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Area Catholic school re-entry plan working well

COVID-19 prevention measures, practices in place
MVT Holy Trinity 1st Day School-1
Students leave the bus Aug. 31 for their first day of school at Holy Trinity Catholic School in Olds. File photo/MVP Staff

OLDS – The Red Deer Catholic Regional Schools (RDCRS) re-entry plan has worked well in keeping students, teachers and staff safe since classes resumed last month, says division principal Jodi Smith.

The 20-school division includes schools in Olds and Innisfail.

“Our re-entry plan focusing on safety has worked very well,” Smith said. “Our teachers have been incredibly creative and caring and we are so happy to have the kids back in school and to have those voices and laugher and joy in the hallways.”

Like other school divisions in the province, the RDCRS re-entry plan has included numerous COVID-19 prevention measures and practices, including physical distancing, hand-washing protocols, and facemask requirements for common areas and on school buses.

Occupation Health and Safety inspectors have toured schools in the division.

“Everything that was observed and inspected was passed without any recommendations or compliance orders being given,” she said.

The division began work on the re-entry plan in June, allowing for the purchase of adequate safety supplies, she said.

 “We did a procurement process to make sure that we had all our materials in place in terms of disinfectant and hand sanitizer,” she said.

“We purchased that at the division level so we made sure we had that in place before classes even started and that really helped.

“We started out with a hazard assessment and then we created some handbooks for our staff and our students and sent that out prior to school starting. We were able to set everybody up for success coming in.”

Signage, such as directional arrows in hallways, were all in places prior to classes getting underway, she said.

Things such as recess times have been staggered to make sure students can observe physical distancing requirements, she said.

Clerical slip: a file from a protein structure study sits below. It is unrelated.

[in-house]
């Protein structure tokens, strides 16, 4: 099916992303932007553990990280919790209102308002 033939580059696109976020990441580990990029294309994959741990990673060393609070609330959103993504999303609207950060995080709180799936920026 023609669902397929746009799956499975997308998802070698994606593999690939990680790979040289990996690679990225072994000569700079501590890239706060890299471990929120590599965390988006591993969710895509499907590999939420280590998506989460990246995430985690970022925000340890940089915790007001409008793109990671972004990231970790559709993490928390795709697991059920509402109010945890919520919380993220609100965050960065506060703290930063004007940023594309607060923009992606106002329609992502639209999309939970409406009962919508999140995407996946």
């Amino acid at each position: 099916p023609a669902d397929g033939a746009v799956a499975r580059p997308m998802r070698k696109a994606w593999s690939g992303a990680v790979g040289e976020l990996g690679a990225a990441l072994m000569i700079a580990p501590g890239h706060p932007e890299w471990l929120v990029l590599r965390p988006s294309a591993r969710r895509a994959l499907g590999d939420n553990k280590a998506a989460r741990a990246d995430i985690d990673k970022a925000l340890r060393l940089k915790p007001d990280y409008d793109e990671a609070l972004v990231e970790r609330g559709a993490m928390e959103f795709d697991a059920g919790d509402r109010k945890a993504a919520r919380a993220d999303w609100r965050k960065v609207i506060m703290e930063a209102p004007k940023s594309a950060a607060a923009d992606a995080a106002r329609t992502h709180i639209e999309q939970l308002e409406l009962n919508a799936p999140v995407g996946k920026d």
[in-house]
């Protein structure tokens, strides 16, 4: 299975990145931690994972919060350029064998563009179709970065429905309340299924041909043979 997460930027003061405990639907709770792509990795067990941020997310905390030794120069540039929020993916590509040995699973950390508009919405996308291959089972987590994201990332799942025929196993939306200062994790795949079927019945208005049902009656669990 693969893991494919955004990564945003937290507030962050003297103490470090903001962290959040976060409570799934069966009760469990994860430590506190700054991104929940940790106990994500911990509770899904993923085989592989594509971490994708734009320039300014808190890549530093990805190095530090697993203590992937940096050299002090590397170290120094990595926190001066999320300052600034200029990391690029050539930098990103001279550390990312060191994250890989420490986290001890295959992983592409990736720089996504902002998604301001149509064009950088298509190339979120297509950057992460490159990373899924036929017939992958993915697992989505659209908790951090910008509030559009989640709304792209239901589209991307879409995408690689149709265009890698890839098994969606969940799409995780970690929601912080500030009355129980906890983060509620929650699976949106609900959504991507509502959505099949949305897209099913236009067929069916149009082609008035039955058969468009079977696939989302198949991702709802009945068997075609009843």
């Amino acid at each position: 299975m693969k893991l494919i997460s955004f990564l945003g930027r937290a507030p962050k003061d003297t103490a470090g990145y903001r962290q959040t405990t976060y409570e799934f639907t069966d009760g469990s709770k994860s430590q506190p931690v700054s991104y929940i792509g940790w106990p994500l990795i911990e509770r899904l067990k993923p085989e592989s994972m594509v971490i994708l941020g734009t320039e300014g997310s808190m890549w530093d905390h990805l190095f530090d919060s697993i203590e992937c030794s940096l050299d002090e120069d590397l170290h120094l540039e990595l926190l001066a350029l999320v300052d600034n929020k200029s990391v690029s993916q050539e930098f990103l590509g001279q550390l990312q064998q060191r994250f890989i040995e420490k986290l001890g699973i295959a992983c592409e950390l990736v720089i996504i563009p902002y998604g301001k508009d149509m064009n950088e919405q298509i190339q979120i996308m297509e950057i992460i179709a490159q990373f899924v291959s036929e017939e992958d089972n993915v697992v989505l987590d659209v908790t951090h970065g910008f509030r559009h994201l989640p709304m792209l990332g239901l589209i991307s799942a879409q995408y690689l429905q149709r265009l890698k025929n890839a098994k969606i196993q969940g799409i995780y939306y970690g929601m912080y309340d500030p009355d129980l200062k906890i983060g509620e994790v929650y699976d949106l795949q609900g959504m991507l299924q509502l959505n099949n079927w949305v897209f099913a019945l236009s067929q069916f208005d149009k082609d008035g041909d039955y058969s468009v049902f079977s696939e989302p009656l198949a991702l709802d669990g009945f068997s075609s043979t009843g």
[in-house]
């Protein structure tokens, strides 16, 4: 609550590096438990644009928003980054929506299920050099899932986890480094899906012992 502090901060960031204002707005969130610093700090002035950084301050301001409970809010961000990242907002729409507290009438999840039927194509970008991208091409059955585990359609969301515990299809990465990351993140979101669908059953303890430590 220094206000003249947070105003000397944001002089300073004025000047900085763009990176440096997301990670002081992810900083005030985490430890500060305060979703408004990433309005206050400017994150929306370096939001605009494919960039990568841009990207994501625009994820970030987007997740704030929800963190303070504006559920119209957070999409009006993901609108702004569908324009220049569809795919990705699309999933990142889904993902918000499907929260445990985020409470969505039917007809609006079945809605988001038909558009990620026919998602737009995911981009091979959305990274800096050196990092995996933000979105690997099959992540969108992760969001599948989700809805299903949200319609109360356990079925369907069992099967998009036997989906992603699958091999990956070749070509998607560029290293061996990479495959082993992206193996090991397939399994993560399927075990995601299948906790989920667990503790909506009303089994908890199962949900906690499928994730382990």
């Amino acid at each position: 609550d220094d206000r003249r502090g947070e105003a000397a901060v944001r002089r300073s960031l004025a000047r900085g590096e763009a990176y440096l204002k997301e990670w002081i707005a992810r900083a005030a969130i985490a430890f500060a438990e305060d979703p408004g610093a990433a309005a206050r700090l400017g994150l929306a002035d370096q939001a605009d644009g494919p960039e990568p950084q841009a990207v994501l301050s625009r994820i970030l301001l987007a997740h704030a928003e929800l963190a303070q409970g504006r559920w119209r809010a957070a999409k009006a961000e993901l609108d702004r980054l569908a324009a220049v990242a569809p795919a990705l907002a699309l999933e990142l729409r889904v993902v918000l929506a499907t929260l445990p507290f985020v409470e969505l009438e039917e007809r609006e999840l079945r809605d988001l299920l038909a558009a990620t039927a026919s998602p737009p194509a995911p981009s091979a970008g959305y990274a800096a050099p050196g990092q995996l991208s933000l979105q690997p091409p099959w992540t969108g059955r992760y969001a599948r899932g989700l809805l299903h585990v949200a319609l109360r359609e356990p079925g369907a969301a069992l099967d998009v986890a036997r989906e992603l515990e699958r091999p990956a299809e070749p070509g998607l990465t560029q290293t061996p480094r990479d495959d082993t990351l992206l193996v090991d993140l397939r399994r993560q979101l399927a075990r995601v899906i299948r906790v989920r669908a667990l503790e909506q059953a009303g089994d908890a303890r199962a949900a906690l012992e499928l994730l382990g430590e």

Teachers and administrators have been focusing on ensuring student learning is not negatively impacted by the pandemic, she said.

“When we look at academics we are really working at progression,” she said. “We say that every child is on a learning progression and regardless of COVID there is still a progression. We want to see where the child is and we want to move them forward.”

The re-entry plan has allowed for the continuation of religious observances and faith activities, she said.

“We’ve had some priests that have done online (services) that get streamed to every classroom,” she said. “They come up with creative ways to have students still practise their faith and be involved in a prayerful community.”

The division has recently allowed for the reopening of lockers in schools, she said.

“We initially had lockers closed and so now we have lockers open because we live in Alberta and winter is coming,” she said. “We needed to make sure our students have places to put their jackets and boots.”

A number of field trips for limited distances for some physical education students have also restarted, she said.

“We have no outside people renting our facilities right now, so we hope at some time we can get that going again because we are community based and we want to make sure we are supporting the community around us,” she said.